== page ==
To support these new distribution initiatives, Trio Express for NDC gives airlines two vital insights:
• Real time metrics for tracking operational performance of their APIs
• A wealth of actionable business insights from the XML message flow content.
This unique combination gives airlines the insights they need to make time-sensitive decisions to ensure their web services infrastructure is optimised while at the same time gathering the intelligence to build a real-time view of what customers are searching for and buying. In analysing their XML or JSON data, airlines are able to enhance their connections to customers, build profitable ancillary revenue streams and uncover new merchandising opportunities.
Trio Express is Triometric’s fully managed analytics solution delivered via the cloud which busy users can use on a self-service basis.
The service draws on Triometric’s extensive experience of delivering API analytics platforms to companies with extensive API capabilities such as Farelogix and Hotelbeds. It analyses all requests and replies from large search and booking data sets to deliver key performance and business insights. With just a few clicks, users can view dashboards and reports, drill down to the source of any issues or receive alerts and use the insights gained to make faster and better decisions.
The insights help airlines with NDC enabled APIs to:
• Monitor and manage their API activity and connectivity performance
• Optimise their operational performance including response times
• Monitor and manage any message errors such as mapping issues
• Manage their inventory pricing in line with demand
• Track their Look-to-Book ratios against routes and distribution partners
• Make assessments about which distribution channels deliver the best returns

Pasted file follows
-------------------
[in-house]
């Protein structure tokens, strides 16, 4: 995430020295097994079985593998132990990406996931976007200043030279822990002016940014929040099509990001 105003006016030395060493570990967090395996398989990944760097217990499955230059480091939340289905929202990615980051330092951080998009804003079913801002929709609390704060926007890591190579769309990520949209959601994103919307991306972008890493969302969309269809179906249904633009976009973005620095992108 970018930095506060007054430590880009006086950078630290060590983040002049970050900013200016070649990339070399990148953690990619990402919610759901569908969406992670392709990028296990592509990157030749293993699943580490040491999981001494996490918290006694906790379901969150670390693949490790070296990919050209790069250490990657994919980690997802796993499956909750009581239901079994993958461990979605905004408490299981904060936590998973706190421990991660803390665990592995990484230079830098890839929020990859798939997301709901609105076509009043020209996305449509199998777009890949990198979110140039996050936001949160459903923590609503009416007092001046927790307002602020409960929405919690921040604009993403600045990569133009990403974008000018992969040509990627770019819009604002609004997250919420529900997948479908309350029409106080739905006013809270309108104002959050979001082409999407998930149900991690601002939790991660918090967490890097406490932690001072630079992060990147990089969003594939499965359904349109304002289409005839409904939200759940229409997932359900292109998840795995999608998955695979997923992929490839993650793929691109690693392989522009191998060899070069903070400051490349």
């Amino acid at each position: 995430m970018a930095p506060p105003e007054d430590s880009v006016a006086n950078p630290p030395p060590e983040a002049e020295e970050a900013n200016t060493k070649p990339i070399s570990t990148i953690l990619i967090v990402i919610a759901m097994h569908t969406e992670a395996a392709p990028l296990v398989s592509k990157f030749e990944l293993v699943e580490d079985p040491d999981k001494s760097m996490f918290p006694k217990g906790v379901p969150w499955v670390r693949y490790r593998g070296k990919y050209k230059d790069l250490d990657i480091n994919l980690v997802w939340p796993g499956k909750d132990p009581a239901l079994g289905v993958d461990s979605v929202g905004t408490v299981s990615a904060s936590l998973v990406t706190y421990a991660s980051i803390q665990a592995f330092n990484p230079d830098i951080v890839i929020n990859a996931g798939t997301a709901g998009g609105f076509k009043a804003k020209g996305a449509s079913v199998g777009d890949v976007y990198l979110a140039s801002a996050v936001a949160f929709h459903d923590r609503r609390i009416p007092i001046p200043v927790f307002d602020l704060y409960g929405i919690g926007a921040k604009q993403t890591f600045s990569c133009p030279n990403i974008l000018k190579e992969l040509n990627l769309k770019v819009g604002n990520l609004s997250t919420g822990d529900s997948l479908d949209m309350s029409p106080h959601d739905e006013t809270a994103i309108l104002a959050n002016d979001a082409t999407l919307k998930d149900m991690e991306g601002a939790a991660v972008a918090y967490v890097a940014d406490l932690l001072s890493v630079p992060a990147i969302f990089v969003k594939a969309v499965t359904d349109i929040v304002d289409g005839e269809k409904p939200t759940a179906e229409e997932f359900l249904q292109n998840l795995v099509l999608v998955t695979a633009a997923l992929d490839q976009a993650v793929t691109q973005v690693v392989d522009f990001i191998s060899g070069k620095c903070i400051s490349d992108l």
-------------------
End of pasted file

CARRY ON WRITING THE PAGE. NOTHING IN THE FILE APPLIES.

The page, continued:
• Monitor market trends and buying behaviour as it happens, and for future planning.
“We are delighted to be apply our wealth of XML analytic experience to the needs of the airline industry and bring a version of our analytics solution to those airlines implementing NDC. By leveraging the flexibility and reliability of our Cloud environment and with a unique business model, we are delighted to be able to bring the power of XML analytics to airlines in an accessible and affordable way,” said Matthew Goulden, CEO of Triometric.
Trio Express is based on the technical architecture of the proven Trio Enterprise platform, designed for both large and smaller scale users, deployed either on premise or via the cloud. Both delivery models are available to airlines and Triometric’s experts work with airlines to offer a custom solution to meet their NDC needs.
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August 21, 2017 at 04:00PM
Qatar Airways Now Lets Premium Passengers Pre-Select Their Meals
Qatar Airways offers one of the best products flying in the skies right now, its new Qsuites business class. Between the closing doors at every seat, top-notch dining and amenities, Qsuites (and the experience on Qatar’s other premium products) is hard to beat. Now, it’s allowing passengers to customize their experience even more.
The Doha-based carrier announced this week that it’s going to allow its first- and business-class passengers to pre-order their dining selections before their flight. Effective immediately, premium passengers can pre-select their meals on select flights departing from Doha (DOH) bound for Europe, North America, Australia and New Zealand, South America, Guangzhou (CAN) and Bangkok (BKK). If you’re on an eligible route, you’ll be able to select one main course from the à la carte menu as far as 14 days in advance and up to 24 hours before departure.